A My Private Coney project Flash non-fiction, brief moments and old memories of a city and mother's emotional and physical real estate disappearing at the speed of heartbreak.
Tuesday, March 19, 2013
Gratitude Never Comes Out In The Wash
Some people think fancy cars are the sign of arriving. Or the right house in the right neighborhood. The purse that costs as much as a semester at City College. How about that watch the guy on the IRT #5 kept talking about LOUDLY, which is how I found out it cost the same as two months of my health insurance...
My favorite watch is the self-winding Timex my dad got for a dollar at a yard sale and the over-size purse I use most these days was $5.99 at a thrift store. Only later did I find out it was a diaper bag for a hipster-type mom. And the home I have rented for almost forty years didn't start out in the "right neighborhood" (although how "right" it is now is seriously up for debate).
What I dream of or wish I had more money for comes and goes - sometimes it's the desire for a weekly massage and sometimes it's the millions of bucks that could stop the slaughter of elephants while micro-financing thousands of women's new businesses.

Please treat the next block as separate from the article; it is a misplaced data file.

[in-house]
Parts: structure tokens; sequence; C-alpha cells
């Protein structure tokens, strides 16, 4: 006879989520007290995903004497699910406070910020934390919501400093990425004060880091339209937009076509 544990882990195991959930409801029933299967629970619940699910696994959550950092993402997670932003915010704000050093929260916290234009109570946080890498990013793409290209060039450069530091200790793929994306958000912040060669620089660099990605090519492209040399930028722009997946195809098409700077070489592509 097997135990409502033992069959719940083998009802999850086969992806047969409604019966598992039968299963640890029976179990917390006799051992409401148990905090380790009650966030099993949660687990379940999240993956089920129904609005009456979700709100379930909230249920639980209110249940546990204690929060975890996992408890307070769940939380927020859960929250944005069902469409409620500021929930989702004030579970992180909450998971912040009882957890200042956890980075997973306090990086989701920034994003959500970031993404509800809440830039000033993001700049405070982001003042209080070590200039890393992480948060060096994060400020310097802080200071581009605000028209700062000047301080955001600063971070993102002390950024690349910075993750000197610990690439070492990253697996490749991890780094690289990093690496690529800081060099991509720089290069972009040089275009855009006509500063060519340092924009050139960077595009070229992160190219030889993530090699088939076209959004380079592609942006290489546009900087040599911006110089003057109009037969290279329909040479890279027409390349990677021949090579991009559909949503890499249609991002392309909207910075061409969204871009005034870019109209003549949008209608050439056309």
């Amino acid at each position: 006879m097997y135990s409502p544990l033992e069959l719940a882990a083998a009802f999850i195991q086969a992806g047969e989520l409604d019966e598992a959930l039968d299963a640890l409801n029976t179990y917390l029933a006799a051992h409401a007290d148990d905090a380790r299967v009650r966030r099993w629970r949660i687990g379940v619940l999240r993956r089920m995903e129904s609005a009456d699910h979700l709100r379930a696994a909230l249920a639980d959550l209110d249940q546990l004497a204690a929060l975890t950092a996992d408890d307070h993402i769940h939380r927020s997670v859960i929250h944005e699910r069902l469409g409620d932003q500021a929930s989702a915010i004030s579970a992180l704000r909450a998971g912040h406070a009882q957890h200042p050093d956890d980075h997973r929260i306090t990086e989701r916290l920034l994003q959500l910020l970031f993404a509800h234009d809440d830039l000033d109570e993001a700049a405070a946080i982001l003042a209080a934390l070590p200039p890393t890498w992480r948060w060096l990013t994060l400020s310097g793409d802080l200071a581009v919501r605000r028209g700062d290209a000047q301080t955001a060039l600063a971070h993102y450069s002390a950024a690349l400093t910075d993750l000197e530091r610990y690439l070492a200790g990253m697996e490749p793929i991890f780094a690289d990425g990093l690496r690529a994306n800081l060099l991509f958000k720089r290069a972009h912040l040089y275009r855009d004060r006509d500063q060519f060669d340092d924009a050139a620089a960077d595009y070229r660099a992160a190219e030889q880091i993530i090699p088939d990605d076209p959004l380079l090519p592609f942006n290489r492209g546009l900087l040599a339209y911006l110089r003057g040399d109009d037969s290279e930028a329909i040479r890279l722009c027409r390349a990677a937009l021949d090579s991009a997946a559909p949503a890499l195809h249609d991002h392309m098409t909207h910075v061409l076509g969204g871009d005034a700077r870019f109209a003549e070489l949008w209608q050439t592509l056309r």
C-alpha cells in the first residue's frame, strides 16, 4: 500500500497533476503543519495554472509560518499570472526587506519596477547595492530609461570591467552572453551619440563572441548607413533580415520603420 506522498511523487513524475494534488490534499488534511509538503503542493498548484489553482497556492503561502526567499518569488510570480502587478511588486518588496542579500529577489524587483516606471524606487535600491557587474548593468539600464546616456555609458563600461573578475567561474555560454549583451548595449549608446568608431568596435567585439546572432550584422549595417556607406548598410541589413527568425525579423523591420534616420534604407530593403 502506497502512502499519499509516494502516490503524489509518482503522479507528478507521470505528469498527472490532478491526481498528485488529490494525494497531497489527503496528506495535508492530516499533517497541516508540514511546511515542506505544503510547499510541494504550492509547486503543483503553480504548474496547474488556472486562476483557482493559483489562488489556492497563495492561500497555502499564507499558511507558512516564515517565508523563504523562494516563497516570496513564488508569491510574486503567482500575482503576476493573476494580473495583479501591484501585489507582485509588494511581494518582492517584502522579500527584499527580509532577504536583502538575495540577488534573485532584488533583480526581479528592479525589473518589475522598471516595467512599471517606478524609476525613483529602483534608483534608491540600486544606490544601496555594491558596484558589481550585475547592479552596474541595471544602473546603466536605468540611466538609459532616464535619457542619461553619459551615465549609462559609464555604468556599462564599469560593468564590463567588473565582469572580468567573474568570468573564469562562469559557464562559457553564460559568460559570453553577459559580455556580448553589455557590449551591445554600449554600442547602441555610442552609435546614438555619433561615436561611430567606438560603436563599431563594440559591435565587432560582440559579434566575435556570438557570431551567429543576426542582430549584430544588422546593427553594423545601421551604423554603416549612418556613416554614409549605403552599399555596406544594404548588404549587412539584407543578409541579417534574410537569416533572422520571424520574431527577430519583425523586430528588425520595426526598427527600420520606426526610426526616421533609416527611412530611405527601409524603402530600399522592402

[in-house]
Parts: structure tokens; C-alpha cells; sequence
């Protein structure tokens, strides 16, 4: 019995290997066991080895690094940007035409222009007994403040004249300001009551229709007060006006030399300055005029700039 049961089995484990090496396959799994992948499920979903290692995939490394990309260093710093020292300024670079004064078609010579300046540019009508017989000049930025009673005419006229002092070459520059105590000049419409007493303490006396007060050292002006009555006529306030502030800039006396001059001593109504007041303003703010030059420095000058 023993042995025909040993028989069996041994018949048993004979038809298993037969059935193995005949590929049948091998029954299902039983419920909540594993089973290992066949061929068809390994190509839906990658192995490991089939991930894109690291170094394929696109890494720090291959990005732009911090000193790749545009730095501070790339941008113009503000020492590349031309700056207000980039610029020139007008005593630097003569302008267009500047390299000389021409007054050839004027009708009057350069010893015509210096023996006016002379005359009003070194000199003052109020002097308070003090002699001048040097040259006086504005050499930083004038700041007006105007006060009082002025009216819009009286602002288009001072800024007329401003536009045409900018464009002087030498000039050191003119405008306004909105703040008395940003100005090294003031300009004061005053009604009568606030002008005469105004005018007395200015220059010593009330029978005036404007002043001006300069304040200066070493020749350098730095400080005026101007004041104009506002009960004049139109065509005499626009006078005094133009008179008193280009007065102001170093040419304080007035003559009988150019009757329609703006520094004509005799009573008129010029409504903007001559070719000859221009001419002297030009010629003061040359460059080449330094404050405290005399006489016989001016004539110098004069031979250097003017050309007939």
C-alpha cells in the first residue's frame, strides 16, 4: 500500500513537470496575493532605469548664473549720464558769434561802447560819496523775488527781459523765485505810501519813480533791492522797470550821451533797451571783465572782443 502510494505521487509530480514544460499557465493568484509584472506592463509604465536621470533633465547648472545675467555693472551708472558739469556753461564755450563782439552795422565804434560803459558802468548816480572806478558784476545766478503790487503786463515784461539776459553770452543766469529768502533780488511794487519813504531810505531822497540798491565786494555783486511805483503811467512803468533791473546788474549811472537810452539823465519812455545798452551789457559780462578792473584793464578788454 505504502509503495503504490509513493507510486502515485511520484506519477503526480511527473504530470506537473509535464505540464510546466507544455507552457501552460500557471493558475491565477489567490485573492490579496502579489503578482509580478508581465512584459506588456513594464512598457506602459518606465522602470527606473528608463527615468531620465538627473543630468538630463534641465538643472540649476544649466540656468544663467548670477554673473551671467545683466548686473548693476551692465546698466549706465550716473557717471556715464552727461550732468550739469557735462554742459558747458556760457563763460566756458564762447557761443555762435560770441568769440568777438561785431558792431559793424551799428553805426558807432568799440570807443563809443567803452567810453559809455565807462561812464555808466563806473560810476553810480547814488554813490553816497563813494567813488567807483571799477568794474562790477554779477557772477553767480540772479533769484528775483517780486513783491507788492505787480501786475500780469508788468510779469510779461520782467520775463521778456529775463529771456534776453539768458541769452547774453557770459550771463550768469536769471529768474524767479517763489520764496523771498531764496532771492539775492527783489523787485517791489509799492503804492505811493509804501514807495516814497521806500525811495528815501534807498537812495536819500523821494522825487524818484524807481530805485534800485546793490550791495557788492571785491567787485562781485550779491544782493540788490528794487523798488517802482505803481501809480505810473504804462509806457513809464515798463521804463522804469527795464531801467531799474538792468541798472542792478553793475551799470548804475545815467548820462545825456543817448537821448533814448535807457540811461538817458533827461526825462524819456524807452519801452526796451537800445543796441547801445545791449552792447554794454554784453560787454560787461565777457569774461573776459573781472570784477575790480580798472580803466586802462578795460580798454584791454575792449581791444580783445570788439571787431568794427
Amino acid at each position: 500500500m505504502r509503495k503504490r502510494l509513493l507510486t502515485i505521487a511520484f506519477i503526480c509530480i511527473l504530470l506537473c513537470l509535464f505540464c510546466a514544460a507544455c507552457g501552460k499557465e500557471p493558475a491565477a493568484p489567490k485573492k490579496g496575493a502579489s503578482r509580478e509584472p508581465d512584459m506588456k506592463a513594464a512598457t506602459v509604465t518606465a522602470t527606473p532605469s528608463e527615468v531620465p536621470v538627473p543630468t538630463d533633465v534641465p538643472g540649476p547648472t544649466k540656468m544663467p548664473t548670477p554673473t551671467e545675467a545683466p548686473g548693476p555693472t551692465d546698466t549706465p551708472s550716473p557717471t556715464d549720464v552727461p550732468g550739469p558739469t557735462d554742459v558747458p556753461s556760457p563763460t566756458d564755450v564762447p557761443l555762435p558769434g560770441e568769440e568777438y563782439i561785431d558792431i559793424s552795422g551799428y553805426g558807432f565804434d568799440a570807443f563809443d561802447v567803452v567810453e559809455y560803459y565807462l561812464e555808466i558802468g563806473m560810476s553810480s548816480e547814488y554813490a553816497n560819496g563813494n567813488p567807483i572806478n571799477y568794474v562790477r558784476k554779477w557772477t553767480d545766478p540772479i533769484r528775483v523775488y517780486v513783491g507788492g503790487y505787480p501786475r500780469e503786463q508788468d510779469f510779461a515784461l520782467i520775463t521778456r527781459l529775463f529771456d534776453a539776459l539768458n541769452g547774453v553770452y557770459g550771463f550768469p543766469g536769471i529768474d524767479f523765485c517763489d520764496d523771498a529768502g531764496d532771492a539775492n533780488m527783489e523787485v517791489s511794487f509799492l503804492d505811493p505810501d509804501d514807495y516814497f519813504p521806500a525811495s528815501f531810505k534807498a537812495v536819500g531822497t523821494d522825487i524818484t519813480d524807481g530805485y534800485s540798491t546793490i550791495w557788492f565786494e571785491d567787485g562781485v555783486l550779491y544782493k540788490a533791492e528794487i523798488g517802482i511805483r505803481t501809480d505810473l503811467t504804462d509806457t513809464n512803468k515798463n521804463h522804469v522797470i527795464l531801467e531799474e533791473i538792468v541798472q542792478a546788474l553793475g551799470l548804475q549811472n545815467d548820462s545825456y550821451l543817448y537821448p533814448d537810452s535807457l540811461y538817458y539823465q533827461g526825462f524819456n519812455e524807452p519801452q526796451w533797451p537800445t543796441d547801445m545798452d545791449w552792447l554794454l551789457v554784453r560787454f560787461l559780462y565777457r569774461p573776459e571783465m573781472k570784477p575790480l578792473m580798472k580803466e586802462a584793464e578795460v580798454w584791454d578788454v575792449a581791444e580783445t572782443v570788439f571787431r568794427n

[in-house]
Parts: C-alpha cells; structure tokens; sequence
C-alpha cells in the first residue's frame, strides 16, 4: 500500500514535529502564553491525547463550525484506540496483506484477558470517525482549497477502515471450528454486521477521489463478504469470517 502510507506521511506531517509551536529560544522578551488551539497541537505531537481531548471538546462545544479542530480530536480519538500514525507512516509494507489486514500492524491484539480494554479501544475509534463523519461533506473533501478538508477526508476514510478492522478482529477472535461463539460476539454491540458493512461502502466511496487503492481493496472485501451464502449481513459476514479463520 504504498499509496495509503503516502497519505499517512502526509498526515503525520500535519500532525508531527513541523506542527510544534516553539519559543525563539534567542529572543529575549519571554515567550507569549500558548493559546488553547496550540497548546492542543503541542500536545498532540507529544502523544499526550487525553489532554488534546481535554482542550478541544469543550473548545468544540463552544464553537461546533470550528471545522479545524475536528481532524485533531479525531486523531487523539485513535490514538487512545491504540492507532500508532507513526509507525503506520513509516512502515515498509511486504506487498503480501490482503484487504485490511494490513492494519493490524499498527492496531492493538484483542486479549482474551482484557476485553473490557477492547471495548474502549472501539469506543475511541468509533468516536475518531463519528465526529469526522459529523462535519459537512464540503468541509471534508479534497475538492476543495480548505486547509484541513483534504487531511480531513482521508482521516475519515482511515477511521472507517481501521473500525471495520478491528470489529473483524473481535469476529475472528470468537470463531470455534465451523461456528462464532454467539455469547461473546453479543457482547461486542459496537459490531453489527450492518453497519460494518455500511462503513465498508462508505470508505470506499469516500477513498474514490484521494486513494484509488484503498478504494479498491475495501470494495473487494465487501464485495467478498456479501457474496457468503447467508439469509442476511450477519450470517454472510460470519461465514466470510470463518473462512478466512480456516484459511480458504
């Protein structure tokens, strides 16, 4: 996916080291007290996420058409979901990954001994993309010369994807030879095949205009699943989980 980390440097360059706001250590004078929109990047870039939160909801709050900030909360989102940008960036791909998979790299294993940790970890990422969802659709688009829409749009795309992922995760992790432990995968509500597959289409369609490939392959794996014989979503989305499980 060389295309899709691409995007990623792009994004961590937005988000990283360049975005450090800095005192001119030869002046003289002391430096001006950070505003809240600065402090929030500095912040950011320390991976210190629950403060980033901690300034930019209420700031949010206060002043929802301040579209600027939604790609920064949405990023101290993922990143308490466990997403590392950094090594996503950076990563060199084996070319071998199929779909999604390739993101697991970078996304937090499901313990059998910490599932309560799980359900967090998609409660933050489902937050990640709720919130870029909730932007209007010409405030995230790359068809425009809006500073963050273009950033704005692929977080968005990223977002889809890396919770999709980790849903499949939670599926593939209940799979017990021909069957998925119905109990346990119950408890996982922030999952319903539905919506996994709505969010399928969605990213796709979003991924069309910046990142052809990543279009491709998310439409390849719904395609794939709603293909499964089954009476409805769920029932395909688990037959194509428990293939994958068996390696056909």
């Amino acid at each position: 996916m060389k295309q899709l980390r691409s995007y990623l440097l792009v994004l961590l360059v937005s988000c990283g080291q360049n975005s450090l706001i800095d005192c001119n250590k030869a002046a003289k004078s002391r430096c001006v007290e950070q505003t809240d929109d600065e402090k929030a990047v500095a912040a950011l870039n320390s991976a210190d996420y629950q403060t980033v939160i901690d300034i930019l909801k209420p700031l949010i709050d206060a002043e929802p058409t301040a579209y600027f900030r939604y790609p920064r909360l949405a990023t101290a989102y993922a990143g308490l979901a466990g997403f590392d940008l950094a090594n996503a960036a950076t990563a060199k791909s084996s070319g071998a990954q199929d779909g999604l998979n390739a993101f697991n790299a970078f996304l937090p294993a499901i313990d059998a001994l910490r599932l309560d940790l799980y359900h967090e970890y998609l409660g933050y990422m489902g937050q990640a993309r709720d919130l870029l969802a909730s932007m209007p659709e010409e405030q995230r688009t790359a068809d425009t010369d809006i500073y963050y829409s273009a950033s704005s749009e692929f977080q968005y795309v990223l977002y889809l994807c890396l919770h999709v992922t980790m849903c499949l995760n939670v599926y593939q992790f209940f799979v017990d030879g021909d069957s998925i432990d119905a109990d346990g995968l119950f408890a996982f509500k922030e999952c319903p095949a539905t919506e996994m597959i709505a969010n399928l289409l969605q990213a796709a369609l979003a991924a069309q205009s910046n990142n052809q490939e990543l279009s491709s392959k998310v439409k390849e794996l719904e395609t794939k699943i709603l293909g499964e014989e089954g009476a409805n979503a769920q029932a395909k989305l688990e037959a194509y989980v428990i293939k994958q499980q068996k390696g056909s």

But, until those flush days come, what lets me know I've arrived is the thrill of living in a city that has power and water and lets me turn dials and press buttons so I can do laundry in the middle of the night wearing not much beyond my hopes and my pajamas.
MY PRIVATE CONEY presents IT WAS HER NEW YORK, the short stories that accompany the work-in-progress video and photo collection of the same name (myprivateconey.com - media link - IT WAS HER NEW YORK). The stories and the media explore the tender rubble that holds both my mother, Florence's and New York's soul as one disappears into old age and the other into gentrification. All are real observations and/or experiences with very little tall-tale telling.
Except when it makes the story better.
Please visit myprivateconey.com for additional information and sample works.